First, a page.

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RE: [LandCafe] Re: Calculating the value of residential properties, separate from land parcels

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  • Edward Dodson
    ... Roy Langston responded: No, the market could not care less about replacement cost. The value of improvements is the difference between what the property
    Message 1 of 102 , Jul 2, 2011
      I wrote:
      > The basic calculation of the value of a residential
      > property that does not have some unique historical
      > or architectural value (i.e., value -- as Harry
      > Pollard would say -- because it is a collectible)
      > is replacement cost less depreciation.

      Roy Langston responded:
      No, the market could not care less about replacement
      cost. The value of improvements is the difference
      between what the property would sell for with them
      and without them. The "land-residual" value
      calculation Ed described above is what leads to
      anomalies like the aggregate value of all the
      corporate-owned land in the USA being negative.

      Ed Dodson here:
      I do not pretend that markets are easy to understand, and I tried to provide
      a few comments that affect what a given buyer will pay for and a given
      seller will sell or a given property.

      It is seldom that a property buyer hires an appraiser to evaluate a property
      prior to making an offer. The appraisal is generally required by a mortgage
      lender, and the interest of the lender is to know with reasonable certainty
      what probably selling price would be if the property was put back on the
      market. The appraiser does a cost approach to determine what the cost would
      be to reconstruct (but not necessarily replicate) the property. The
      appraiser then searches for sales of comparable properties and makes
      adjustments for differences.

      I stress that this methodology for property appraisals is relied upon by
      mortgage lenders when the property type is residential and consists of one
      dwelling unit. Properties that include more than one unit are also
      potentially income-producing. Properties with five units or more in them are
      not generally valued by appraisers by using comparable sales, as they are
      considered investment properties.

      Generally speaking, in most communities residential lots are small and
      relatively uniform in size, particularly where zoning and other development
      restrictions (e.g., setback requirements, off-street parking, height
      limitations, etc.) are enforced. In rural communities, property owners may
      own very large lots but the value of "excess acreage" above the common lot
      size is likely to be much lower per square foot because of minimal potential
      for development. Some parcels are land locked with no means in ingress or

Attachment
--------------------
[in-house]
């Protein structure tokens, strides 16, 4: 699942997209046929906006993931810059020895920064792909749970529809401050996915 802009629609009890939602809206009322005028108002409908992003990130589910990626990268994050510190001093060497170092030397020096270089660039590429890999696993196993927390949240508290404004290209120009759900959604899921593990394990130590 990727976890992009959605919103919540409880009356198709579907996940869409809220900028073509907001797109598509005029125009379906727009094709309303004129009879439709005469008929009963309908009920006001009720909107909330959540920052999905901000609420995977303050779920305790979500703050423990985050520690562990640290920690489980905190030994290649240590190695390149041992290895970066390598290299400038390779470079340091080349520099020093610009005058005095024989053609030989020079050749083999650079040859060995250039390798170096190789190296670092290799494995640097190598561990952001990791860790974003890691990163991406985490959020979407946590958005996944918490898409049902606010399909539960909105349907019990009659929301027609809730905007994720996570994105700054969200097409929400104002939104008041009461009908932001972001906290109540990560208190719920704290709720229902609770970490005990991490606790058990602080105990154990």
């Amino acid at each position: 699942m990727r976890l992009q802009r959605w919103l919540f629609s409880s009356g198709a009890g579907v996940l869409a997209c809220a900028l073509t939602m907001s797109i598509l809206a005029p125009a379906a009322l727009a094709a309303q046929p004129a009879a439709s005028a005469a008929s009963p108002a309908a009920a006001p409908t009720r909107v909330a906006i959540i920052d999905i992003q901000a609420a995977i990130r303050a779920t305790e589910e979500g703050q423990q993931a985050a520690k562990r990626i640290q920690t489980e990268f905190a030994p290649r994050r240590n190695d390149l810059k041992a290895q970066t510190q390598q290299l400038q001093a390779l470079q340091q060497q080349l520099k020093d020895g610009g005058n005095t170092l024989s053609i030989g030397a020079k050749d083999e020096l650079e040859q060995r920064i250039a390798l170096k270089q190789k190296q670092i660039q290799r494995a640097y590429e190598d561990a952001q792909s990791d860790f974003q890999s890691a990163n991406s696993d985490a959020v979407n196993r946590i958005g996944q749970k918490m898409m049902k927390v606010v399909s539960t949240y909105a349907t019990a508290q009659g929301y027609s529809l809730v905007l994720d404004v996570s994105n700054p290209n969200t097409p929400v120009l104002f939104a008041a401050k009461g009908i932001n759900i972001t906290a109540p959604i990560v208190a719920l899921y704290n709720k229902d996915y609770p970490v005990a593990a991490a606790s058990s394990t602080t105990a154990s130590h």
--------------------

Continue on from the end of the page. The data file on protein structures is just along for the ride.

egress, for example.

      The property market Roy is referring to -- business-owned property --
      operates under very different dynamics. And, as we know, such land is
      generally greatly under-assessed. The presence of sprawling automobile
      parking is a good indication the land is under-assessed and taxed at a very
      low effective rate of taxation. This observation applies to suburban
      shopping centers and malls as well. Use of a "land residual" calculation of
      land value in such circumstances results, as Roy points out, to huge
      property tax subsidies to owners of large tracts of vacant or underutilized
      land.
    • roy_langston1
      ... I don t recall him saying that, and it certainly isn t true. Many people will lose, especially in the transition period. That is why we must design the
      Message 102 of 102 , Jul 18, 2011
        --- In LandCafe@yahoogroups.com, "John" <burns-john@...>
        wrote:

        > Henry George was adamant that full Land Value Tax,
        > the Single Tax, would mean all would gain, no losers.

        I don't recall him saying that, and it certainly isn't
        true. Many people will lose, especially in the
        transition period. That is why we must design the
        transition to be as painless as possible for the great
        majority of landowners: those who own only the land
        under their dwellings. And that is why restoring the
        equal individual right to liberty through a universal
        individual exemption (or, second best, a CD) is crucial
        to our success. This is something Henry George either
        did not understand or did not give enough weight to, or
        the exemption would have been a central feature of his
        Single Tax advocacy.

        > All boats rise on the same rising tide.

        Er, those who can't be bothered swimming or walking are
        drowned by a rising tide.

        > * Will the corporations still be loyal to the US?

        Is a tapeworm loyal to its host?

        > * Will they do everything to get the LVT
        > implementing government out?

        Yes. And that will include assassination. Let's not
        kid ourselves on that score. This is serious business,
        and the vital interests of some very powerful and
        deeply evil people are at stake.

        -- Roy Langston
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